By the end of this year, NASA has planned to deliver a new and improved toilet.
The commode, known as NASA’s Universal Waste Management System (UWMS), is designed especially for the longer trips to Mars. But before installing it for that long trip, it will be tested in the orbit itself.
The launch is planned to take place by fall, though the spacecraft to carry the new toilets is not decided yet.
A meeting of the Committee on Space Research (COSPAR) was held on May 20. This agenda of the meeting was on what human mission to Mars mean for planetary protection, the practice of looking to protect both Earth and the rest of the solar system from cross-contamination by living organisms.
A deputy program manager for Environment Control and Life Support Technology and Crew Health and Performance at NASA’s Johnson Space Center in Houston said, “In the long term, the new toilet is meant to prepare waste-management engineers for some of the challenges experts to anticipate on future missions.”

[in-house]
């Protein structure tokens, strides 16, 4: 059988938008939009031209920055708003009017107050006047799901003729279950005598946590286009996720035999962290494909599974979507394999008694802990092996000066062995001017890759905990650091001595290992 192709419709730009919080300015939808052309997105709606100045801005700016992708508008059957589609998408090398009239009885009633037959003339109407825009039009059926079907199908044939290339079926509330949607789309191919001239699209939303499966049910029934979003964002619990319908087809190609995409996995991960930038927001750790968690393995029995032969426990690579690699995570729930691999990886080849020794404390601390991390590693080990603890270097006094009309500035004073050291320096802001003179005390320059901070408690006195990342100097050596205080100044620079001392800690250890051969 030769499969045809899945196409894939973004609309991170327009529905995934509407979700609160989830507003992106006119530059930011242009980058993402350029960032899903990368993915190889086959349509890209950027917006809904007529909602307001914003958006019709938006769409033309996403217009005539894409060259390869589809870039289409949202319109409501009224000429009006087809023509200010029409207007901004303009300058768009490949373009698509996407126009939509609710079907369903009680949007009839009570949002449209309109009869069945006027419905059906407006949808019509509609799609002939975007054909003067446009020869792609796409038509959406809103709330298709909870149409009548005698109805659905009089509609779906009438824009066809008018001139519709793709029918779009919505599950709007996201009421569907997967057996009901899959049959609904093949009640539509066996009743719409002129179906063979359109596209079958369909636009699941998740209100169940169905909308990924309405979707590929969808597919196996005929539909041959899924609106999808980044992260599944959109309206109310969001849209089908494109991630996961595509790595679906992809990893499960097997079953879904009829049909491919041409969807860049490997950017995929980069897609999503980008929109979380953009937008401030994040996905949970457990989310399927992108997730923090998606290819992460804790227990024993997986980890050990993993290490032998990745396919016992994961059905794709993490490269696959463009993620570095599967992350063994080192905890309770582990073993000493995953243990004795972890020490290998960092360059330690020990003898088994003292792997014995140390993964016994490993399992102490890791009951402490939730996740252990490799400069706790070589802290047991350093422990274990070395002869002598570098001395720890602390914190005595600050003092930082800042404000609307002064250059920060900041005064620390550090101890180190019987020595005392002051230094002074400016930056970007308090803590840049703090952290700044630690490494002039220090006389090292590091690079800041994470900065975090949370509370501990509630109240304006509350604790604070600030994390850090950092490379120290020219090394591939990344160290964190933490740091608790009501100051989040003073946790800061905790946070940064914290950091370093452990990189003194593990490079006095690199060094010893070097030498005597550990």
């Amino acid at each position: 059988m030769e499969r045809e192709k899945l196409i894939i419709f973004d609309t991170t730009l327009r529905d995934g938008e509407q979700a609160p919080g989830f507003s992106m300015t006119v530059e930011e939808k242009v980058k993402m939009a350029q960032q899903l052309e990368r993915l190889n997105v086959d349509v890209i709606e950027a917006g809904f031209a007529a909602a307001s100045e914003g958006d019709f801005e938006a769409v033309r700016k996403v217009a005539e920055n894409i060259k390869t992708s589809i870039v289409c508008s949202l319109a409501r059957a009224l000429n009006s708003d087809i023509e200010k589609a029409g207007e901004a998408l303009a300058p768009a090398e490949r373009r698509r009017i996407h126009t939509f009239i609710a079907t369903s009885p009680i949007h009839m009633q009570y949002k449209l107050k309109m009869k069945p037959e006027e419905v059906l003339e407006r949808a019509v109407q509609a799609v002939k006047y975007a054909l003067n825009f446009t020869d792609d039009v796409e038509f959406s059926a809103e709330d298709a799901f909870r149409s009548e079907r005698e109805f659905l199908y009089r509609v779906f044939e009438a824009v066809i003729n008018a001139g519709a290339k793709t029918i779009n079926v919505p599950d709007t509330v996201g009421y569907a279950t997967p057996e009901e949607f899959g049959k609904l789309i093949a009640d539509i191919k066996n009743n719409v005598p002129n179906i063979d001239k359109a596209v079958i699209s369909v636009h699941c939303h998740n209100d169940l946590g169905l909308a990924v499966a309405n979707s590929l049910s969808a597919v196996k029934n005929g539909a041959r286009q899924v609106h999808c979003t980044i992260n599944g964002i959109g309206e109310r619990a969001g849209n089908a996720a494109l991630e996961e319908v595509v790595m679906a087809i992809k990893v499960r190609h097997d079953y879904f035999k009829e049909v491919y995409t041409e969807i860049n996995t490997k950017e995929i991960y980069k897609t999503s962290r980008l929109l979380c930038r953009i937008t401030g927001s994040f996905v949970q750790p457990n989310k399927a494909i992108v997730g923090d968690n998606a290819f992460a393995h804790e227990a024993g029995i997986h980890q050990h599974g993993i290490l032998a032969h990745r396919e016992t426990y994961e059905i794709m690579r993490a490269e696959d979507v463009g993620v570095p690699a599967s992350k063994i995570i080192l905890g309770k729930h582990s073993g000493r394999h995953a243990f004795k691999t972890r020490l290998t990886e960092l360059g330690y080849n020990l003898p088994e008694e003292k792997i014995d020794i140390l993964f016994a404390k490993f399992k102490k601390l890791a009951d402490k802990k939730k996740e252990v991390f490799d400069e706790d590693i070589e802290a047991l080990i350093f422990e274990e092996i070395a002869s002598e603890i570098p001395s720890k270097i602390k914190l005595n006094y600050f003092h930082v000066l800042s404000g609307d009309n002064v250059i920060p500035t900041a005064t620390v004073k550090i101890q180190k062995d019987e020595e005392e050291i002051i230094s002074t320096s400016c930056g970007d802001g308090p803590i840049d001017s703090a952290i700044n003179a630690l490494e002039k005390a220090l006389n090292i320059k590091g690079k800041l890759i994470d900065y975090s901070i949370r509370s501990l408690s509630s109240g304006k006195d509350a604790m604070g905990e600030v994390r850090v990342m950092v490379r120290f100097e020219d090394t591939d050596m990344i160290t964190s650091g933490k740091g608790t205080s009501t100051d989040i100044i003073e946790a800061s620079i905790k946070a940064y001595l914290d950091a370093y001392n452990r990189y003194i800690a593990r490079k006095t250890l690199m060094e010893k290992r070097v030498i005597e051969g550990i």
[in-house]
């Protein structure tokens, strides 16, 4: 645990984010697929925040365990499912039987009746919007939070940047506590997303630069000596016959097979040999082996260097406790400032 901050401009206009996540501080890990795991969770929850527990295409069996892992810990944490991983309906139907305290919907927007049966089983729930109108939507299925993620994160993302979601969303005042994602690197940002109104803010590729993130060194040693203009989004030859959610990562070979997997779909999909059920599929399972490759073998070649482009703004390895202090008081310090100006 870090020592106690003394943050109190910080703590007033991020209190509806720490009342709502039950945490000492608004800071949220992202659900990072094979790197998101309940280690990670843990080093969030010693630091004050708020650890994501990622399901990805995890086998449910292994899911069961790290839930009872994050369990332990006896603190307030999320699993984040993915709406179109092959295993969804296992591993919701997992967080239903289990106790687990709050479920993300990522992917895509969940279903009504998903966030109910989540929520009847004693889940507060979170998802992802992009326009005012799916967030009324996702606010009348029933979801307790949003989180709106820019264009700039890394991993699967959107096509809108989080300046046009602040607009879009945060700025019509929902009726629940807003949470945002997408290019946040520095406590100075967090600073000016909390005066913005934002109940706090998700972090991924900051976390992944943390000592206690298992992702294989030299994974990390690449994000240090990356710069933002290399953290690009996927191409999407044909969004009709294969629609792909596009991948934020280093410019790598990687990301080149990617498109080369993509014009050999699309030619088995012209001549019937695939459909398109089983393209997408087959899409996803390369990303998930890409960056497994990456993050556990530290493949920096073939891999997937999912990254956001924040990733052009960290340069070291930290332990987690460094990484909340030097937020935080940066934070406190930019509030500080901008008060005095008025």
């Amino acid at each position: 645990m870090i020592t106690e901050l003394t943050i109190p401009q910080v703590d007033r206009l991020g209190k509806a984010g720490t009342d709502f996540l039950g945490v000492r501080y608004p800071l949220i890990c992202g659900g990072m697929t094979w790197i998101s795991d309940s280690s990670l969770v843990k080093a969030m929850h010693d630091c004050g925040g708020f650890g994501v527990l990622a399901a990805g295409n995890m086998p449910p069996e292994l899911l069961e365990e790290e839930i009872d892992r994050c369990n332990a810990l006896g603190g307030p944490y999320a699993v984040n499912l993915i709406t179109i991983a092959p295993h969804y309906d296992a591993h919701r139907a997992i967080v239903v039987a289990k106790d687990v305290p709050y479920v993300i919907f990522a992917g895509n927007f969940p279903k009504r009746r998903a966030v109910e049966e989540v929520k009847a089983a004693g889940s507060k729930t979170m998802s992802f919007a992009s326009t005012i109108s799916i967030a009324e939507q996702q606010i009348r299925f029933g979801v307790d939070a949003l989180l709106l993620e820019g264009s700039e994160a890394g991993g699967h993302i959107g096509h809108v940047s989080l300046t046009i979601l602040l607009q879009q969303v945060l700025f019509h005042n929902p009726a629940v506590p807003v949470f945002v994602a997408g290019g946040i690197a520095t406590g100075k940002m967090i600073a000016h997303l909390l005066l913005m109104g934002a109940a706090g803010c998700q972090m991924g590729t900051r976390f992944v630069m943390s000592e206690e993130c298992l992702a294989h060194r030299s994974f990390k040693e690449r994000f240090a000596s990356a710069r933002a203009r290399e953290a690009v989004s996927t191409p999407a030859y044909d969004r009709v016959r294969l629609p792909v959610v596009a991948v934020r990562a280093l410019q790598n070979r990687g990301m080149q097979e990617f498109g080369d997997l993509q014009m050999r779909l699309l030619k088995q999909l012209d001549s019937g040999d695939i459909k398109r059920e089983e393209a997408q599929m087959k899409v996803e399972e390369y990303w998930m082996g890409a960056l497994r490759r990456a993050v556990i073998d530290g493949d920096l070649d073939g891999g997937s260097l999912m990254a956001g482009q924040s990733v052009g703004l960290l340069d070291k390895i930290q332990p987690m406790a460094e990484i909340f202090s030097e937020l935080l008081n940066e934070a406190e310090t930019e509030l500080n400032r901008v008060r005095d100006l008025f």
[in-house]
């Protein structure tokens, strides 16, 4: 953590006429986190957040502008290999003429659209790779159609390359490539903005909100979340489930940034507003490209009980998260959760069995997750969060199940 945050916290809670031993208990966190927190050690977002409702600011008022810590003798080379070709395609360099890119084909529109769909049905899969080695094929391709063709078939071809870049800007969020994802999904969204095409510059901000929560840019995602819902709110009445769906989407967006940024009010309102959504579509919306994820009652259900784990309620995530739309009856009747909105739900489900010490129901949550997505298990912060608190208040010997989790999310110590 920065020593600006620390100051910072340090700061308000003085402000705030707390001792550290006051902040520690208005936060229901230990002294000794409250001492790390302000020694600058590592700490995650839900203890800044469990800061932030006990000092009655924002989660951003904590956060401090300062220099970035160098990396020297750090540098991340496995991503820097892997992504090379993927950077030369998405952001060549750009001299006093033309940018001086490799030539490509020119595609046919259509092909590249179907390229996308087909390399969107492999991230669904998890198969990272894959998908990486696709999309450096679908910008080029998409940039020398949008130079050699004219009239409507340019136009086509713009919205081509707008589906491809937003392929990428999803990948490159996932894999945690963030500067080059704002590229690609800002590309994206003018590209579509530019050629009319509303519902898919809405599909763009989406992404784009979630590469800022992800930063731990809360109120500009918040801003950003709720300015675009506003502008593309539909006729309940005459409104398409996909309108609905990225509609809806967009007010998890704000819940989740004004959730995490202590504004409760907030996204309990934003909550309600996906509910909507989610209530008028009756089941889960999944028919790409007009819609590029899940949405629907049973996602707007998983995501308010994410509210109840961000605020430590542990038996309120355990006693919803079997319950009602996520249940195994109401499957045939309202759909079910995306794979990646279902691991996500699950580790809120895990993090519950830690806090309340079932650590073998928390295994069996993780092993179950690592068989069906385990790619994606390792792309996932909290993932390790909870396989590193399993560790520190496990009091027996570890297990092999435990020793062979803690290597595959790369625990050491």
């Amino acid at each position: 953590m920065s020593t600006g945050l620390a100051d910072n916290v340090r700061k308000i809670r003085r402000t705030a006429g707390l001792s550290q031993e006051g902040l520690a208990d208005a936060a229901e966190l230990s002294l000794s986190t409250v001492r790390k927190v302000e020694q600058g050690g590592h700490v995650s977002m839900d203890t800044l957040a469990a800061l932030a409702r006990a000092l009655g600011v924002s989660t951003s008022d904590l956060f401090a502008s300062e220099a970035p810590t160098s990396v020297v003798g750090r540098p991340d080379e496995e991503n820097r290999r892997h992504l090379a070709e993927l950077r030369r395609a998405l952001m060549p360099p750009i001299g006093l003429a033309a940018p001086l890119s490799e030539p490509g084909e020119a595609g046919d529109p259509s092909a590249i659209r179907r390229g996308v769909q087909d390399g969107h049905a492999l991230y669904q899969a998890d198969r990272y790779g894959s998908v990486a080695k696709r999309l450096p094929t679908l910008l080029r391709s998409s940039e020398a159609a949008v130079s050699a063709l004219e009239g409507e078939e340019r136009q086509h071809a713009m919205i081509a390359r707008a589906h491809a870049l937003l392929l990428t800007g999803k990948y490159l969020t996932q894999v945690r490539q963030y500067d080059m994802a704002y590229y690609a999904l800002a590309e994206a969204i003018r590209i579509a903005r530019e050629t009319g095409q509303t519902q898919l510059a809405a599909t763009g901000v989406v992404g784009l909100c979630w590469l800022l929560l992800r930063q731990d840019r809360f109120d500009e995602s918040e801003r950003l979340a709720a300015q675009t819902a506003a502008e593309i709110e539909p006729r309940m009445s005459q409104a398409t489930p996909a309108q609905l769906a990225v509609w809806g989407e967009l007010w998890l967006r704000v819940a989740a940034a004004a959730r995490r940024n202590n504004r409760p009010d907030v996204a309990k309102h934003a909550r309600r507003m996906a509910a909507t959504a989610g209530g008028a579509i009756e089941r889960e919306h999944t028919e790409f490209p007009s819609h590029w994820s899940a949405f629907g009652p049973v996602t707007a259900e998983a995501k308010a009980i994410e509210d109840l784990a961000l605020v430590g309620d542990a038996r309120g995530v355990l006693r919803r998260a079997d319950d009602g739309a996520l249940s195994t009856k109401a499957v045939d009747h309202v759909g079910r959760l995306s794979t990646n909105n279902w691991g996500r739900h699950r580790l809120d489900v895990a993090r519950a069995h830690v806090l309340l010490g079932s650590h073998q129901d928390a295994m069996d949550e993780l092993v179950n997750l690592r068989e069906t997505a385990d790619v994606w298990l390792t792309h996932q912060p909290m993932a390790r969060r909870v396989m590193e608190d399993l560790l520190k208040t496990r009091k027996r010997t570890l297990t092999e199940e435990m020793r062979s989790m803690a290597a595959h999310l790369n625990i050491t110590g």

Since human waste is full of microbes, waste collection and storage system are rip for such cross-contamination by living organisms. Like Apollo astronauts on the moon, Mars visitors won’t simply leave bags of human waste on the planet.
Broyan said, “Our future goals are to stabilize and dry the metabolic waste to make it microbially inactive and possibly reuse that water, reduce the number of consumables for the potty, because it does really accumulate on a long mission, and we’re also looking at, Can we reuse some of the waste?”
UWMS is expected to be used for commercial crew mission. The currently used toilet was designed in the 1990s. It has a few flaws lie it can be clunky to use and also, it is sensitive to crew alignment on the seat.
The UWMS toilets will be tested on the space station and another model will fly on the Orion capsule.